Trevor Gay said...

I think there is something going on over there and over here Mike.

I suspect voters are fed up with lies and lack of leadership and integrity from politicians. We have pathetic turn out for elections – usually less than half of the people who are entitled to vote bother to turn up at the polling station- apathy rules it seems to me.

I am all for less government interference Mike just as long as the most vulnerable members of our society are protected by the government – whether that be health or education.

Richard Lipscombe said...

My reading of Prime Minister Gordon Brown is that he is a Labor man. He is trying to do the types of things he wanted Tony Blair to do but failed to get him to do while they were there together. It is a hard act to follow a very successful PM and to put your own stamp on government - as you noted with John Major.. He looked a total dork after he took office and a competent alternative before hand - as did Gordon Brown... I know I am writing this on Labor ground so I will stick to discussing your side of politics Trevor... But I can assure you this is true for both sides or both ideological positions perhaps more correctly... The real problem for Gordon Brown is he followed a PM who had no virtually no interest in policy development and thus resorted to very short-term policy settings. PM Brown is much more interested in social engineering or re-engineering and thus he needs good policy development - when PM Blair left office the policy development cupboard was bare no actually it was worse than that it was threadbare... It is impossible to make your mark as an incoming PM with a radically different policy agenda as Brown always hinted that he would want to do when there is no policy development to back up his positions. Thus in PM Brown it is no surprise but a great pity to see this intelligent, compassionate, sociable, and humble man look like a prize idiot. I believe the Labor Party can change to whomever you like and have the same result...Will they win the next election - it is still possible but who knows? Has the British electorate had a gut full of the nanny state? Given the local government elections results I suspect that Labor is on the nose and so too therefore is PM Brown... I respect PM Brown and I feel it is a great shame that his side of politics will end up kicking him to death before he leaves #10... But that is politics!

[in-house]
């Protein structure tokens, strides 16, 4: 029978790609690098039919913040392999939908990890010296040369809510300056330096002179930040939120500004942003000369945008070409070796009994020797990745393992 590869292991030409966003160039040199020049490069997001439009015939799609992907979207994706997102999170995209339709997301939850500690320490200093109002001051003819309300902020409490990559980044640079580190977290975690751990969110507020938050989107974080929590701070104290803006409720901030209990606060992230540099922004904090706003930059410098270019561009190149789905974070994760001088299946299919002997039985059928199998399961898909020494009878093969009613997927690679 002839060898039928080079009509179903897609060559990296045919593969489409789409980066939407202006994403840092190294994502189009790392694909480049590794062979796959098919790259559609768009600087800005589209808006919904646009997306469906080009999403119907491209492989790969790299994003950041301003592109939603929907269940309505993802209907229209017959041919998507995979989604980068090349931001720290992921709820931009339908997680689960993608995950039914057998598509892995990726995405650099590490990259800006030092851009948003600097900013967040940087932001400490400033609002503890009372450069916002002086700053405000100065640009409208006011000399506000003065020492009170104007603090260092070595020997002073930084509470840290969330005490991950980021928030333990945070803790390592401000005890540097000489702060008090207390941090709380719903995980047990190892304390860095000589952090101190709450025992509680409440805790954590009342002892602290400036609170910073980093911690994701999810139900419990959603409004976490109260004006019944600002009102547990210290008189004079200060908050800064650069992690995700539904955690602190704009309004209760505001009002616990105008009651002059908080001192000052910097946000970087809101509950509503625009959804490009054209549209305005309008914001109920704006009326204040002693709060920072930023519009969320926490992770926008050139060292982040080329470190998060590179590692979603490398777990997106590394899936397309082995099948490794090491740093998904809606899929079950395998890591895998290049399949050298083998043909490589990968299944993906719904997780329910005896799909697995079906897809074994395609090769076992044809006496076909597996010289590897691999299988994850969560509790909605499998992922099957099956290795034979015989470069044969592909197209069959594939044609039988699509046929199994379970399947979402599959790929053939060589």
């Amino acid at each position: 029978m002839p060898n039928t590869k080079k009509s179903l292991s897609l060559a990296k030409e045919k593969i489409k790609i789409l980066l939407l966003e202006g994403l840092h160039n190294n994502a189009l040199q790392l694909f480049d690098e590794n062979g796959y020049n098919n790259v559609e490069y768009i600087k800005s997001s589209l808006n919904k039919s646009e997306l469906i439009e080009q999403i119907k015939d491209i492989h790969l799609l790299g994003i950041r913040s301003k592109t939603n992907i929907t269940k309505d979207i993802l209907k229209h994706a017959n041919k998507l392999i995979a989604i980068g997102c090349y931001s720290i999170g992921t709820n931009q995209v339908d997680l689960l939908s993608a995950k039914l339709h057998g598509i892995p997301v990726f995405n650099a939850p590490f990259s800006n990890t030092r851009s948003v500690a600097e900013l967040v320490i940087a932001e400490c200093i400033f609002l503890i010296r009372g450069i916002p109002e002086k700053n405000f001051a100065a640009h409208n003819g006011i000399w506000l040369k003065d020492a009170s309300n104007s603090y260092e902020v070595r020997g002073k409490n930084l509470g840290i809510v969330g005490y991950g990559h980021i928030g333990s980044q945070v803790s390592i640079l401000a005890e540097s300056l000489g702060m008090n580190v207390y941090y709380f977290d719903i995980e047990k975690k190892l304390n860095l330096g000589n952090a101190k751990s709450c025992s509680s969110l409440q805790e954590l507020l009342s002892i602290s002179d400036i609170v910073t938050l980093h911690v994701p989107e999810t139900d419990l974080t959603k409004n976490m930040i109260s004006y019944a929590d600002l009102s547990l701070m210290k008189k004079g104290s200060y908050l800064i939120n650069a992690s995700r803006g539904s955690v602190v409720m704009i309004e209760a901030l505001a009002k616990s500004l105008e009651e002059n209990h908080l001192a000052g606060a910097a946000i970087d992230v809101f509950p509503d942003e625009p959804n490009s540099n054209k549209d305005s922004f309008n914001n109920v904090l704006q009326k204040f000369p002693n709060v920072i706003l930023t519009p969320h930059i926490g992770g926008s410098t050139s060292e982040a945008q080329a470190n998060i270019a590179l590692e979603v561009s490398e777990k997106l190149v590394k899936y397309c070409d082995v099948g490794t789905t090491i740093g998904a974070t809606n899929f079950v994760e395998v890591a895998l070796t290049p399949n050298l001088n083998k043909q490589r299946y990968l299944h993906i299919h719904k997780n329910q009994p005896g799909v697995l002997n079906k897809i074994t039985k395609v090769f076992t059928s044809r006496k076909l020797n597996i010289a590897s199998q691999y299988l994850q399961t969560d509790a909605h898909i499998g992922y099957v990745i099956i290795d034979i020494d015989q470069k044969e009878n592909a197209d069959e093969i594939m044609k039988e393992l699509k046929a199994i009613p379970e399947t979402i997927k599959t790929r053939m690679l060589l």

Trevor Gay said...

Perceptive comments as usual - thanks Richard

‘Thus in PM Brown it is no surprise but a great pity to see this intelligent, compassionate, sociable, and humble man look like a prize idiot.’

I agree with that summary!

That is politics indeed and I think he is the wrong man in the wrong place at the wrong time. I am an eternal optimist on everything as you know but I think Labour has completely blown it and I predict now that Labour will lose the next general election big style. I hope I am wrong.

I don’t see anyone in the Labour ranks capable of giving the inspirational leadership needed to pull the party back up as far as public perception is concerned. I fear Gordon is just an efficient ‘plodder’.

It seems to me a lose-lose scenario for Gordon!